In Part 5a of my series, Diary of a Research Fellow, I explained the reasoning behind holding an advisory meeting with my research stakeholders. As well as trying to co-produce the project and develop it so that it might have some impact for the third and voluntary sectors in Leeds and perhaps, wider society, I also had findings from the qualitative secondary analysis to share. This analysis played an important role in shaping the new empirical project and choices about sampling. In today’s post I explain how the meeting was organised and consider the potential implications for the outcomes of the project. I do this stage by stage.
1. Prior to the Meeting
The meeting itself required a lot of thought and careful planning in order to ensure that it could work successfully and provide the right outcomes. I wanted to make sure that both the project and my stakeholders benefitted from the meeting. I followed a multi-stage process to ensure that the practical and substantial outcomes of the meeting could be achieved. This process consisted of;
- Thinking through the aims and objectives of the meeting and anticipating outcomes,
- Working closely with a member of staff development at the university who has experience of organising meetings with project stakeholders in order to meet these aims, and longer term, to effect hopefully, positive change,
- Inviting stakeholders that I felt would work well together at the meeting and sending them very carefully thought through invitations, explaining the nature and purpose of the meeting,
- Organising a time and place to hold the meeting that most people could attend.
Of particular importance to me at the invitation stage was that I managed expectations, that I clearly communicated what I wanted to achieve and that I made it very clear how this meeting might also benefit my stakeholders. At this stage I also shared the outcomes of the secondary analysis (in a document, pictured here) so that the participants could reflect on them and come to the meeting with some ideas already thought through. This was the first time I had shared some of the analysis and the emergent themes across the datasets. I had several concerns at the time, particularly about whether or not people would be able to commit the time and whether or not there would be a clash in priorities and motivations for attending, and these had to be carefully thought through as well.
2. Have a facilitator
During a training session I attended about impact prior to the meeting, I met a colleague who works for staff development at the university. The main part of his role is helping academics to engage with wider society and to develop their research so that it might have an impact. I contacted my newly found colleague following this training session and explained my idea about holding a stakeholder meeting and potentially sharing my secondary analysis data. This was something new for both of us but between us we had experiences and knowledge that would help us to design and run the meeting. I was the lead on the project and had been meeting with people from the third sector already to gauge their interest in the project. I had also developed the project questions and aims based on the secondary analysis. My colleague has never run a stakeholder meeting with the social care sector before but had experience of holding other meetings and a sense of the kinds of activities that could be run on the day to encourage discussion and meet the aims of the meeting itself. Together, we devised a number of activities that were designed to generate information about how the project could be developed in relation to current third sector goals and priorities. Across several meetings we ensured that the meeting had a coherent narrative and that each activity built logically from the next.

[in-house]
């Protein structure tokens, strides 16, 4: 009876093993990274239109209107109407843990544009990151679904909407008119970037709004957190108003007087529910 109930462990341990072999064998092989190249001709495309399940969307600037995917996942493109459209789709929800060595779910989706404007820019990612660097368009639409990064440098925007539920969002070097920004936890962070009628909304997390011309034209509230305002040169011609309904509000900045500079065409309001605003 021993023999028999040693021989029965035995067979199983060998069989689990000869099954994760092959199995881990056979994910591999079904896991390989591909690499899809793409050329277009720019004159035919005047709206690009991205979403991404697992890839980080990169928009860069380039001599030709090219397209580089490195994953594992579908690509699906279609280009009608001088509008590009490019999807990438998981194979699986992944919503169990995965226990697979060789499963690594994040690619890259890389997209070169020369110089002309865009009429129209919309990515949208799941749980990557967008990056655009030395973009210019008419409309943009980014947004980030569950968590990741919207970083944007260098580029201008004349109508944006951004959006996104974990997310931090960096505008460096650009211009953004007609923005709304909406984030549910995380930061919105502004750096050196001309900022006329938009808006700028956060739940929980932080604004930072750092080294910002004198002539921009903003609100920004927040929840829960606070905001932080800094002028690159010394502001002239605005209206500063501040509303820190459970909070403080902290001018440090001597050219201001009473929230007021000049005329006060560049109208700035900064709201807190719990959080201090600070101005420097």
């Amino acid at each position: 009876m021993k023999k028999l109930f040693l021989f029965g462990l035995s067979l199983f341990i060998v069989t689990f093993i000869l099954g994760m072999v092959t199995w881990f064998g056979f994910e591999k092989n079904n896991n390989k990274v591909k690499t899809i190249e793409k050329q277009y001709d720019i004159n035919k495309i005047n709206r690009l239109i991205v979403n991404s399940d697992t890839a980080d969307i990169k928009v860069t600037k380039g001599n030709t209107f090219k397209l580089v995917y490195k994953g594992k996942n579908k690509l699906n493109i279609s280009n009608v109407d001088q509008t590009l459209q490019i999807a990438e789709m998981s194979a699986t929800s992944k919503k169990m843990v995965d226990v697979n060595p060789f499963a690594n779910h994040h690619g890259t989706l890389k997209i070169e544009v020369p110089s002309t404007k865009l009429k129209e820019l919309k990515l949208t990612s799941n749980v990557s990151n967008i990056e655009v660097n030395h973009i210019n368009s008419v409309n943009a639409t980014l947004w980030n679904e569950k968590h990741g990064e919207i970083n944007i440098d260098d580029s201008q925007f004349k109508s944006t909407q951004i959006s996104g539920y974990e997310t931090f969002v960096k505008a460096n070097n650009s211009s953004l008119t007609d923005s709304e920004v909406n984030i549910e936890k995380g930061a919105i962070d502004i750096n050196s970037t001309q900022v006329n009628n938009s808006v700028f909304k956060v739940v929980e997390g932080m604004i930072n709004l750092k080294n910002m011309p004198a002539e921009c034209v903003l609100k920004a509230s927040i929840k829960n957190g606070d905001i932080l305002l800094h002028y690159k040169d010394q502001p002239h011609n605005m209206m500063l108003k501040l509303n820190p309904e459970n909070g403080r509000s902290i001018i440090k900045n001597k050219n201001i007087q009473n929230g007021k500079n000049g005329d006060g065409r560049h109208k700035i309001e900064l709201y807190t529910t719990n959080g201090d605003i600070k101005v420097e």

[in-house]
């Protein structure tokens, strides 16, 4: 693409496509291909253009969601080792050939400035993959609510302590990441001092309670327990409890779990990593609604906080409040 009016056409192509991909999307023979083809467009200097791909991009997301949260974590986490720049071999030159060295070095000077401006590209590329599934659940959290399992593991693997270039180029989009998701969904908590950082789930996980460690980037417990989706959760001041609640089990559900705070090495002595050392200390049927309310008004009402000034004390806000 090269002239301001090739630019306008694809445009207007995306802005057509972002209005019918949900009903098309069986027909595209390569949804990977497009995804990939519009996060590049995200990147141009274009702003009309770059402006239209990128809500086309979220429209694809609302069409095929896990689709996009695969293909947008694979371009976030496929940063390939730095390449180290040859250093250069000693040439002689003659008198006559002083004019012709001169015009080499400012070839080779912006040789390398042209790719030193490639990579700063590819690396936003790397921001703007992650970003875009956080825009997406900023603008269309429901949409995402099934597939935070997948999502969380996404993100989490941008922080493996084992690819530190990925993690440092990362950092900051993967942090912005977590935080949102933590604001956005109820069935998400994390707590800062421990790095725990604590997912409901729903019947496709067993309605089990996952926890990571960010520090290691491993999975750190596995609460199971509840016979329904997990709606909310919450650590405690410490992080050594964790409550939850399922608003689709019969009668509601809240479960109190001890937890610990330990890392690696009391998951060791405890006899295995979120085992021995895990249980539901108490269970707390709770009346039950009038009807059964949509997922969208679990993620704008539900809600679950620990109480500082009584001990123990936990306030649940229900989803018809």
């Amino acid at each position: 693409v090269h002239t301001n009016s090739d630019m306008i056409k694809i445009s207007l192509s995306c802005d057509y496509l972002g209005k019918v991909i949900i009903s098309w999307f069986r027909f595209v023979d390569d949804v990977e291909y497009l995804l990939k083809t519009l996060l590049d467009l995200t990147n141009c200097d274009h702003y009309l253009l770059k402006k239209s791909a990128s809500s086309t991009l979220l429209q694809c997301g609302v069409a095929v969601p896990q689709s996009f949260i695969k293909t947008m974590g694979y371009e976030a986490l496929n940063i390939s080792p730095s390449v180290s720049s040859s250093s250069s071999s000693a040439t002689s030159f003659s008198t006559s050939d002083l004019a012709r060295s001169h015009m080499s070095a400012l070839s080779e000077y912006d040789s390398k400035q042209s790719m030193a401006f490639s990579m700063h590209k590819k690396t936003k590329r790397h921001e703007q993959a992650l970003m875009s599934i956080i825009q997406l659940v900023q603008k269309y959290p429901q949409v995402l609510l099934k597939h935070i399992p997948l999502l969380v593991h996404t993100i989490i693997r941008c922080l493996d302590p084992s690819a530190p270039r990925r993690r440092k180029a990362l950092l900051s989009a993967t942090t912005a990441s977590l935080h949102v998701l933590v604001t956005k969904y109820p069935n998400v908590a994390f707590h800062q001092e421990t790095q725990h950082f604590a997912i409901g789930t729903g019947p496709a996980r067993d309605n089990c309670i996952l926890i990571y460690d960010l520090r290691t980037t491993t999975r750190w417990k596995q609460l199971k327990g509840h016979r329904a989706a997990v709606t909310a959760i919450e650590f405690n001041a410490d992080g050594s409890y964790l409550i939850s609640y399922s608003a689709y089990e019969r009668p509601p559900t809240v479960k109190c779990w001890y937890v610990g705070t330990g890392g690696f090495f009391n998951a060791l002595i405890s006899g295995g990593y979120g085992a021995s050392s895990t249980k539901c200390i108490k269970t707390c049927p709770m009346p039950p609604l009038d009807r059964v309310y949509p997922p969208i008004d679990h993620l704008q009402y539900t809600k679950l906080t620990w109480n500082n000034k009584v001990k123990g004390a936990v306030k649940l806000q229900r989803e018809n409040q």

My colleague also ran the meeting on my behalf. This was incredibly helpful because it ensured that I could keep my focus on the content of the discussions and not on the practical worries of keeping the meeting running. Activities such as keeping to time, working out which resources are required when and next etc can be very distracting from engaging fully in the discussions taking place. I was glad to hand this side of things over to someone else and to have the opportunity to really listen and engage without worrying about the next activity.